Hands on: iPhone 4S 'meets every expectation, and then some'

Don't let the exterior looks fool you -- inside, this is a new phone

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Like its predecessor, the iPhone 4S feels sturdy, as steel and glass should. It's a little heavier than the previous model (by a few grams), and the antenna slits on the side are in different locations. Otherwise, the design appears the same. As with the iPhone 4, the glass front and back panels -- while gorgeous -- make me nervous. A scuff on plastic is different than a shattered glass pane. If you're clumsy or worried about dropping it, buy a case and/or get AppleCare Plus.

AppleCare Plus is a new plan that allows you to replace a broken iPhone 4S twice in a two-year period. For $99, you extend Apple's standard one-year warranty by another year, and in case of accident, you can replace your iPhone for $49 a visit.

Ready, set... wait?

The flood of users attempting to upgrade to the new phone on Friday caused activation delays for many. I know several people who bought a 4S and were still unable to use it eight hours later. My own experience? Activation was -- I almost hate to admit it, because so many others had issues -- instantaneous. I used AT&T's site and my activation happened within 10 seconds.

However, during the setup process when the iPhone prompted me to log into iCloud, I ran into a hiccup. My first iCloud login attempt resulted in an error after a 15-second wait. The second attempt worked, though, and I was able to restore from the iCloud backup performed earlier on the other phone. Apple had a number of iCloud-related issues last week, so I doubt I was alone.

As I noted in my iOS 5 review, when restoring from iCloud, user data like Notes and App/OS settings, text messages, mail, contacts and calendars download first. After a reboot, camera roll pictures and apps/media from iTunes begin to download. (Reminder: If there's a specific app you want access to immediately, tap its icon to bring it to the front of the download queue.)

The initial 1.7GB restore from iCloud took about half an hour to wirelessly transfer before the iPhone rebooted and was ready for use. After the reboot, the iCloud restore continued, taking another few hours for the iPhone to complete the download of 7GB of apps, iTunes media and camera roll photos and videos. When I woke up Saturday morning, the iTunes wireless sync from the previous night had finished, leaving me with 7GB left empty out of 64GB total.

Wireless transfers may not be speedy, but the prioritization of the downloads allows you to be up and running and actually using your phone even as the media is being copied over, a nice change from earlier versions of iOS.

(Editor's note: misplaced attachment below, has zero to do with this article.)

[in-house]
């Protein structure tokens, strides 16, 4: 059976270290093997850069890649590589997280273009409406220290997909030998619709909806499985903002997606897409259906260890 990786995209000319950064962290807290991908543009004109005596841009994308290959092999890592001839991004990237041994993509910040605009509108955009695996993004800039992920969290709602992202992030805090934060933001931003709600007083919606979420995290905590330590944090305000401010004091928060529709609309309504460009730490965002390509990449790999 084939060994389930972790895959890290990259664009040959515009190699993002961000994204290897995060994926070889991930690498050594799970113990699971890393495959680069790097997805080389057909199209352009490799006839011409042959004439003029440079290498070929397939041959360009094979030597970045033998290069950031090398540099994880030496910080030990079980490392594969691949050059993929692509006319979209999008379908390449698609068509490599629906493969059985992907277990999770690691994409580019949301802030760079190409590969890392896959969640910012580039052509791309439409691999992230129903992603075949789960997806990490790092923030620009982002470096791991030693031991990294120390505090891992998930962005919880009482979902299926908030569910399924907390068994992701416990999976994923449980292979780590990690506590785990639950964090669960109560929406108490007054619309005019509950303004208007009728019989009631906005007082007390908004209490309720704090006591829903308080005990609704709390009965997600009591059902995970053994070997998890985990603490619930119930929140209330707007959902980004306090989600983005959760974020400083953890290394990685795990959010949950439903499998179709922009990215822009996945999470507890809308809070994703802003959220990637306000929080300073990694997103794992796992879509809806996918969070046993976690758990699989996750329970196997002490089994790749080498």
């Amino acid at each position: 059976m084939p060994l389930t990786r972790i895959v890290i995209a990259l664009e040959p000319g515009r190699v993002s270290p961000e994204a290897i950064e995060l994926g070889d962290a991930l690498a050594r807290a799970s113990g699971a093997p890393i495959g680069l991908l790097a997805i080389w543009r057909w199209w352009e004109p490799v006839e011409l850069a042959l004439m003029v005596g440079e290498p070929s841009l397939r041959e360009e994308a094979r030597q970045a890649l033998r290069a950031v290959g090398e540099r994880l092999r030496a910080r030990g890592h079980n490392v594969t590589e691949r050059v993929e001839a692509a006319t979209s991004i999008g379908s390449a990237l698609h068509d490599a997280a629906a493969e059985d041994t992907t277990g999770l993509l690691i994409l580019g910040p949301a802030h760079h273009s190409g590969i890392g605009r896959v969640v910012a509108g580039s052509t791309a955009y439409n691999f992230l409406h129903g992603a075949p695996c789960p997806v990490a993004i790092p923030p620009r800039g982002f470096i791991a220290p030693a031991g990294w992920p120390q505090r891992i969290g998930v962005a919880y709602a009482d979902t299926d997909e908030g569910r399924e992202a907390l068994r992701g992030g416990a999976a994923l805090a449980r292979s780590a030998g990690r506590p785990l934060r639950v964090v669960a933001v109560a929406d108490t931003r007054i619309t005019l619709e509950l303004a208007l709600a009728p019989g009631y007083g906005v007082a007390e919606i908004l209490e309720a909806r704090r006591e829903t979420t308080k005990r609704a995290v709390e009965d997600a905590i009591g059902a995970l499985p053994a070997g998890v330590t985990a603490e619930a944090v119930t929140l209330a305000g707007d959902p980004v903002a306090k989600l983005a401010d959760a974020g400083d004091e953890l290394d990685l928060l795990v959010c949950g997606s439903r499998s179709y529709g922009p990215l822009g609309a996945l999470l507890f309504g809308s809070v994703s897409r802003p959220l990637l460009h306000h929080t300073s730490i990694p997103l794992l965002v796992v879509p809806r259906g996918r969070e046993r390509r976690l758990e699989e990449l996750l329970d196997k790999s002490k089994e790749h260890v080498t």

As with its predecessor, the first thing you notice about the 4S is the display. It's unchanged, featuring a pixel-packed 960x640 resolution on a 3.5-in. screen that gives high-quality magazine prints a run for their money. Images on the 4S are just as crisp as on the previous model.

A5 processor
The iPhone 4S sports a dual-core A5 processor.

But while it's difficult to tell the difference between the old iPhone and the new one by sight, the new one is clearly more responsive, boosted by a faster architecture. For the most part, Apple engineers took what made the iPad 2 speedy -- the A5-branded dual-core CPU and 512MB of system memory -- and fit them in the iPhone form factor. While the 4S doesn't quite achieve iPad 2 performance in benchmark tests, it's much faster than the previous model, which itself was no slouch.

The 4S runs iOS 5 in a smoother way that makes navigating among apps more pleasant than on the iPhone 4. On last year's model, most animations played fluidly without dropping frames or stuttering, but sometimes the flow of navigation when tapping across the device was disrupted by slow window content load times. While some screens naturally load faster than others, on the 4S, animations are as fluid as can be.

Put simply, the 4S makes the iPhone 4 feel much slower than it did just a few weeks ago: Websites render faster than ever (even compared to other smartphones with CPUs clocked twice as fast), applications load in about half the time, and typical tasks complete without a stutter.

So what does all this added performance do to battery life? As it turns out, not much. Apple claims the battery in the 4S will provide an extra hour of talk time but an hour less of Wi-Fi browsing. Without running formal tests, I haven't noticed a difference here or there in my daily use.

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